The hall clock ticked louder than it ever had, almost as loud as my heart. I almost passed out when the doorbell rang. I ran to open the door before Mom got there, but she was right behind me. Four of the girls, more dressed up than they would be for school, stood smiling at the door. “Hi,” they said. “Are we too early for the party?”
Mom, in her house-cleaning slacks, looked at them, then looked at me, and faded quietly into the kitchen.
The door bell rang again. The three other girls stood there smiling. This time my mother did not appear at the door. I could hear her bustling around in the kitchen. I guessed that she had decided to let me handle this mess on my own.
It was a strange party, but I did my best. We watched a new video my family had bought. Then we played games. I even gave away my new charcoal pencils to the winners. I began to have fun, and the girls laughed a lot and seemed to be having a great time, too.
After we’d played a few games, Mom called from the dining room, “Girls, it’s time for refreshments.”
Astonished, I led my new friends to the table. Our best dishes were out, and there were flowered napkins, a plate of Mom’s yummy cookies, and ice cream with chocolate sauce and nuts! Mom had changed into her best skirt and sweater. She was smiling! I couldn’t believe she was going to help me through this!
“It’s good to have you girls come over,” Mom said. “Ann Kathryn’s birthday is during the summer when we’re on vacation, so she doesn’t always get to have a party with her friends.” She smiled at me.
Everyone enjoyed the refreshments. The girls left soon after that, and I was alone with Mom. She didn’t say a single word. Not one. She just began clearing the table. I rushed to help.
My father and brothers came home from a ball game, saw the party stuff, and asked, “What’s going on?”
“Oh,” Mom answered, real calm, “Ann Kathryn and I had a little surprise party.”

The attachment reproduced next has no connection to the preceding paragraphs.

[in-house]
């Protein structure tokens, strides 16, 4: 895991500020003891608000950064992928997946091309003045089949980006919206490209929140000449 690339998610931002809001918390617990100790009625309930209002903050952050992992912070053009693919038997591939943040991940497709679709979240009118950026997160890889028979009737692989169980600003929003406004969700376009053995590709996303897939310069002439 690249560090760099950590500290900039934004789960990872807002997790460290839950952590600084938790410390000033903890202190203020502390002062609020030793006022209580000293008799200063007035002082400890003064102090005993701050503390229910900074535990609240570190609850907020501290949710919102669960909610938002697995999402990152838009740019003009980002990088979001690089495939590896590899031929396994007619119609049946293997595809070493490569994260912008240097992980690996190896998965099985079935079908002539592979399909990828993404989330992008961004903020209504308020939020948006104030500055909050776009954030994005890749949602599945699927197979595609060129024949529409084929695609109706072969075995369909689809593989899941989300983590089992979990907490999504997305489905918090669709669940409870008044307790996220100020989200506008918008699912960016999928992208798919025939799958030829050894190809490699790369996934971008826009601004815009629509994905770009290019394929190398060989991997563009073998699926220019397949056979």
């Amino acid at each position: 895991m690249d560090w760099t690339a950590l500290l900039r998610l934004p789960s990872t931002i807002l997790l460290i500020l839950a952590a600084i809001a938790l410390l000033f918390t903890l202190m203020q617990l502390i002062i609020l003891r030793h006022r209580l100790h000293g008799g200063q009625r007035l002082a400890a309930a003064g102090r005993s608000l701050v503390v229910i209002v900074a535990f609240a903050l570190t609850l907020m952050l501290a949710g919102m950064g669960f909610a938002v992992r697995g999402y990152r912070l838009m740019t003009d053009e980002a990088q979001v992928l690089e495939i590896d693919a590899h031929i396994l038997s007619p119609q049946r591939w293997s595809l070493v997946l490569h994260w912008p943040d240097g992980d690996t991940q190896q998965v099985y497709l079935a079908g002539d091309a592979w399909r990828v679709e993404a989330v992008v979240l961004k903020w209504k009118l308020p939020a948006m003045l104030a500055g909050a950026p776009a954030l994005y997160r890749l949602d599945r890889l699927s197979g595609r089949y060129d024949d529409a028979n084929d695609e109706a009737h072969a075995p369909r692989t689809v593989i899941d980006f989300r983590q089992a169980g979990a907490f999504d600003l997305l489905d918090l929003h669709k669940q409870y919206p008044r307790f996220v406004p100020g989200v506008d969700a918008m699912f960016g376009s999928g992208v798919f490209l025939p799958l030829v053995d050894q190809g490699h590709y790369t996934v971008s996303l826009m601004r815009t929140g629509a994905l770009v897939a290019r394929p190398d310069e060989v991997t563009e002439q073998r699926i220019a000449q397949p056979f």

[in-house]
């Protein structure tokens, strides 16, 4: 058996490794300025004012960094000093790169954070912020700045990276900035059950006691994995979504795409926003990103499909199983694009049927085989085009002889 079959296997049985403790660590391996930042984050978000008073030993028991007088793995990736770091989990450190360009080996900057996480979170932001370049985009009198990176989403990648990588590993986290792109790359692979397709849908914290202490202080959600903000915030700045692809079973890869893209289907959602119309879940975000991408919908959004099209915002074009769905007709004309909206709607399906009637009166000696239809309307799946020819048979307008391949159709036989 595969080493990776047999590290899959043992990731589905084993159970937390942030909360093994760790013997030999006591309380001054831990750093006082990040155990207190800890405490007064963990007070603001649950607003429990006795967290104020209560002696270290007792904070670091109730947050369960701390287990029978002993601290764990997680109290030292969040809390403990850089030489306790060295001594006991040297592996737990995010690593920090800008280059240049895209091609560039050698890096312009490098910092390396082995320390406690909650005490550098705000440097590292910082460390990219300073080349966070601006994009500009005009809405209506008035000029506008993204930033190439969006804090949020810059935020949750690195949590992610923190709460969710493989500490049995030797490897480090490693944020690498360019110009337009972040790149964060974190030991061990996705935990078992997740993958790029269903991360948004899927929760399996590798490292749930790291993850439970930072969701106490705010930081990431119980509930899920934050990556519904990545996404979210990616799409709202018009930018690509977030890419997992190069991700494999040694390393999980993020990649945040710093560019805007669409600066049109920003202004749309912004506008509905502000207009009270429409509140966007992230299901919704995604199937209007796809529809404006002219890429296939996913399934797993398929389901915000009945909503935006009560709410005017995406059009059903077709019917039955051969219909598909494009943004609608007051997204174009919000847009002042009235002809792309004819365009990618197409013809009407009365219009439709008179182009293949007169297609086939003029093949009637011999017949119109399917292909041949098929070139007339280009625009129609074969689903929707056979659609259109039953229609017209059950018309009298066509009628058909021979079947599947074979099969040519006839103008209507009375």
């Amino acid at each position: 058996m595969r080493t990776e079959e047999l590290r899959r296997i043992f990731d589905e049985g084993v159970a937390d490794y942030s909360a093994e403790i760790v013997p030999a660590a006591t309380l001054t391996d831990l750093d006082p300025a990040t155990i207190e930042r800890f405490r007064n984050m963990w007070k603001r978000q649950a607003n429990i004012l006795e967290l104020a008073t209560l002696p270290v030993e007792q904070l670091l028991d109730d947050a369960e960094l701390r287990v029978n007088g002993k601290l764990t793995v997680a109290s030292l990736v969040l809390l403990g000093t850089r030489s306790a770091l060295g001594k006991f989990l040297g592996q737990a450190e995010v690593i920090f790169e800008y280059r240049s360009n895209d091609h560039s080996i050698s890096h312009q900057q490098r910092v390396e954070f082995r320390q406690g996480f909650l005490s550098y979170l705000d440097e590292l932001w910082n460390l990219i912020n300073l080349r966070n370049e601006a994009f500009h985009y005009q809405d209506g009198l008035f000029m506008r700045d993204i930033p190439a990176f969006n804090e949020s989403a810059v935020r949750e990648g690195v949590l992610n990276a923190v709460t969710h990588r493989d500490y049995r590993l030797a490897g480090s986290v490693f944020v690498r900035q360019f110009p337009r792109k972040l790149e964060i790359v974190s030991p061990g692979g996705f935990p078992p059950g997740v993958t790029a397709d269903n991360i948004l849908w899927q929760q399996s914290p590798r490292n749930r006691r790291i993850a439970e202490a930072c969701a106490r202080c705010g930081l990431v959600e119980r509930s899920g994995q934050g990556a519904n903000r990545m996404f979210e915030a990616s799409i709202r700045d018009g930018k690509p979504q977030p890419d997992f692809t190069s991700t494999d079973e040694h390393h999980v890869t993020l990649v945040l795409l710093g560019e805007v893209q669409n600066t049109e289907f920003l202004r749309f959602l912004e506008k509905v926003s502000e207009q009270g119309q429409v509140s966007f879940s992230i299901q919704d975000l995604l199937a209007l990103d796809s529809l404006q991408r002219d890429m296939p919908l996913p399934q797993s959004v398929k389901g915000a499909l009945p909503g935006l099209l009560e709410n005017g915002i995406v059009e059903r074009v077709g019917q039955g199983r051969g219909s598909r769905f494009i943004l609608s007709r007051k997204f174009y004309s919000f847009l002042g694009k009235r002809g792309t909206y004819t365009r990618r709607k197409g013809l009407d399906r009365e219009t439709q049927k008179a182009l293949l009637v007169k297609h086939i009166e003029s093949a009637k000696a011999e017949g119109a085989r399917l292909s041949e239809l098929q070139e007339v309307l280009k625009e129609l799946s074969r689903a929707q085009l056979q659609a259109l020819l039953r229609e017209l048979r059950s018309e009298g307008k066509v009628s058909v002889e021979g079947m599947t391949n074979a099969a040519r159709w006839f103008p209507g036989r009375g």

That’s all she said. She knew that I knew that I’d done an awful thing. I didn’t need a scolding. I felt terrible inside, even though the party had been wonderful.
That night Mom came to my bedroom to say good night, as she often did. She sat on the bed and gently brushed the hair from my eyes. She looked at me real deep and said, “I’m sorry, Annie Kate. I didn’t know how much you needed a party.”
“Oh, Mom, I’m so sorry I didn’t get permission first. The invitation just kind of slipped out, and then I didn’t know what to do. You were so great! Will you ever forgive me?”
She kissed me on the forehead, “Of course, I do, darling. And do you forgive me for not understanding?” I nodded. “I think we both need to spend more time talking to each other,” she added. I smiled and she kissed me on the forehead, then left. I had done a dreadful thing to my mother, but she had understood and had forgiven me. Everything felt right again.
I sometimes just say the words when I pray, but that night I knelt and prayed with all my heart. I asked Heavenly Father to forgive me for not being honest with my mother, and I thanked Him that she was so understanding and forgiving. I went to bed that night knowing that all was forgiven, and that was the best feeling I’d had all day.